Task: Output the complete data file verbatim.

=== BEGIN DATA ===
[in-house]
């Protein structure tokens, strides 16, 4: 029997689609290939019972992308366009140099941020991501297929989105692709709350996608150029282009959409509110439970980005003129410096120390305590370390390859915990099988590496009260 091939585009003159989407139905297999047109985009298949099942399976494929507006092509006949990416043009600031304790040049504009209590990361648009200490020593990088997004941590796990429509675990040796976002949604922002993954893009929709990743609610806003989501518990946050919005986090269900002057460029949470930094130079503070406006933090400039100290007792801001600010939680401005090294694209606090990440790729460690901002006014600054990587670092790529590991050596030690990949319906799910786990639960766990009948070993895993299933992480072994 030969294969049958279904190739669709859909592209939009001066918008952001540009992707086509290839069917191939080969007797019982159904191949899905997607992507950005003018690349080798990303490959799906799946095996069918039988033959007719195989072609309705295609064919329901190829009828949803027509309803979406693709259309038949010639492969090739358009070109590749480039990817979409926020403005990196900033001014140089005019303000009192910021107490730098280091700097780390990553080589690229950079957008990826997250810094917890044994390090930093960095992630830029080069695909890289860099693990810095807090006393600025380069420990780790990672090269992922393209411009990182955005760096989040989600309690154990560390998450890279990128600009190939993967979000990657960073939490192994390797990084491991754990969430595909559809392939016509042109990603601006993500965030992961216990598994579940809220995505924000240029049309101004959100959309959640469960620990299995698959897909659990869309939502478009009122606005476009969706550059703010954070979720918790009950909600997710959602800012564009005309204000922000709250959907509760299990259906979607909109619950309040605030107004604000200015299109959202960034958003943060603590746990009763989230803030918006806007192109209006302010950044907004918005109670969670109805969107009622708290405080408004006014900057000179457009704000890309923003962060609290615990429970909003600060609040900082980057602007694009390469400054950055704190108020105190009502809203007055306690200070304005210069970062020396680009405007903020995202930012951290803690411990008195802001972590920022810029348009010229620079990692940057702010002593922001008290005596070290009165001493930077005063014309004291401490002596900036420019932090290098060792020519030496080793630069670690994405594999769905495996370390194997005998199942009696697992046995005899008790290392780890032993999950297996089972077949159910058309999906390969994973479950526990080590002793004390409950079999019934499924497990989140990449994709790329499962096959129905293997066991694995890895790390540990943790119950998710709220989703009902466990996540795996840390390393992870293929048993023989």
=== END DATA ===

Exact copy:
[in-house]
């Protein structure tokens, strides 16, 4: 029997689609290939019972992308366009140099941020991501297929989105692709709350996608150029282009959409509110439970980005003129410096120390305590370390390859915990099988590496009260 091939585009003159989407139905297999047109985009298949099942399976494929507006092509006949990416043009600031304790040049504009209590990361648009200490020593990088997004941590796990429509675990040796976002949604922002993954893009929709990743609610806003989501518990946050919005986090269900002057460029949470930094130079503070406006933090400039100290007792801001600010939680401005090294694209606090990440790729460690901002006014600054990587670092790529590991050596030690990949319906799910786990639960766990009948070993895993299933992480072994 030969294969049958279904190739669709859909592209939009001066918008952001540009992707086509290839069917191939080969007797019982159904191949899905997607992507950005003018690349080798990303490959799906799946095996069918039988033959007719195989072609309705295609064919329901190829009828949803027509309803979406693709259309038949010639492969090739358009070109590749480039990817979409926020403005990196900033001014140089005019303000009192910021107490730098280091700097780390990553080589690229950079957008990826997250810094917890044994390090930093960095992630830029080069695909890289860099693990810095807090006393600025380069420990780790990672090269992922393209411009990182955005760096989040989600309690154990560390998450890279990128600009190939993967979000990657960073939490192994390797990084491991754990969430595909559809392939016509042109990603601006993500965030992961216990598994579940809220995505924000240029049309101004959100959309959640469960620990299995698959897909659990869309939502478009009122606005476009969706550059703010954070979720918790009950909600997710959602800012564009005309204000922000709250959907509760299990259906979607909109619950309040605030107004604000200015299109959202960034958003943060603590746990009763989230803030918006806007192109209006302010950044907004918005109670969670109805969107009622708290405080408004006014900057000179457009704000890309923003962060609290615990429970909003600060609040900082980057602007694009390469400054950055704190108020105190009502809203007055306690200070304005210069970062020396680009405007903020995202930012951290803690411990008195802001972590920022810029348009010229620079990692940057702010002593922001008290005596070290009165001493930077005063014309004291401490002596900036420019932090290098060792020519030496080793630069670690994405594999769905495996370390194997005998199942009696697992046995005899008790290392780890032993999950297996089972077949159910058309999906390969994973479950526990080590002793004390409950079999019934499924497990989140990449994709790329499962096959129905293997066991694995890895790390540990943790119950998710709220989703009902466990996540795996840390390393992870293929048993023989």